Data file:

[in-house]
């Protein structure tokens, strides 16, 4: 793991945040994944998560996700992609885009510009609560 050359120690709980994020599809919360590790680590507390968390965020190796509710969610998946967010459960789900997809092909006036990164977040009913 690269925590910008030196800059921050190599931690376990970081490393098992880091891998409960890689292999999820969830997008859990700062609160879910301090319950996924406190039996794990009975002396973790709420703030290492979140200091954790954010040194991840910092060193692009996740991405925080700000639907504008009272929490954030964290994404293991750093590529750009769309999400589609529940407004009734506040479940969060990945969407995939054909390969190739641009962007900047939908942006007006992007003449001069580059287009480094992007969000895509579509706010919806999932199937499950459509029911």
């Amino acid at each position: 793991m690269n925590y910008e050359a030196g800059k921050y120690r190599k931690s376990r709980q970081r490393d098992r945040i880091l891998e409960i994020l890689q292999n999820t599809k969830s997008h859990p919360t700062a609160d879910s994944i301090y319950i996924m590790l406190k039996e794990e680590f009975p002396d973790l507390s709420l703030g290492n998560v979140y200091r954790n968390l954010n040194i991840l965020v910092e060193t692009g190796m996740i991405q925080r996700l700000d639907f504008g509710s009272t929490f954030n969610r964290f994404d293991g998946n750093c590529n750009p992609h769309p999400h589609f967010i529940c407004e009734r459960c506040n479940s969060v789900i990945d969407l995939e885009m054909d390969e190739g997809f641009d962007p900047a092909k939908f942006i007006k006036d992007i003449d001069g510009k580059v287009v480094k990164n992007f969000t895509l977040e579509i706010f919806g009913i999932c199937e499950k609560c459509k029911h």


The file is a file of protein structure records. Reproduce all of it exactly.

[in-house]
């Protein structure tokens, strides 16, 4: 793991945040994944998560996700992609885009510009609560 050359120690709980994020599809919360590790680590507390968390965020190796509710969610998946967010459960789900997809092909006036990164977040009913 690269925590910008030196800059921050190599931690376990970081490393098992880091891998409960890689292999999820969830997008859990700062609160879910301090319950996924406190039996794990009975002396973790709420703030290492979140200091954790954010040194991840910092060193692009996740991405925080700000639907504008009272929490954030964290994404293991750093590529750009769309999400589609529940407004009734506040479940969060990945969407995939054909390969190739641009962007900047939908942006007006992007003449001069580059287009480094992007969000895509579509706010919806999932199937499950459509029911």
């Amino acid at each position: 793991m690269n925590y910008e050359a030196g800059k921050y120690r190599k931690s376990r709980q970081r490393d098992r945040i880091l891998e409960i994020l890689q292999n999820t599809k969830s997008h859990p919360t700062a609160d879910s994944i301090y319950i996924m590790l406190k039996e794990e680590f009975p002396d973790l507390s709420l703030g290492n998560v979140y200091r954790n968390l954010n040194i991840l965020v910092e060193t692009g190796m996740i991405q925080r996700l700000d639907f504008g509710s009272t929490f954030n969610r964290f994404d293991g998946n750093c590529n750009p992609h769309p999400h589609f967010i529940c407004e009734r459960c506040n479940s969060v789900i990945d969407l995939e885009m054909d390969e190739g997809f641009d962007p900047a092909k939908f942006i007006k006036d992007i003449d001069g510009k580059v287009v480094k990164n992007f969000t895509l977040e579509i706010f919806g009913i999932c199937e499950k609560c459509k029911h």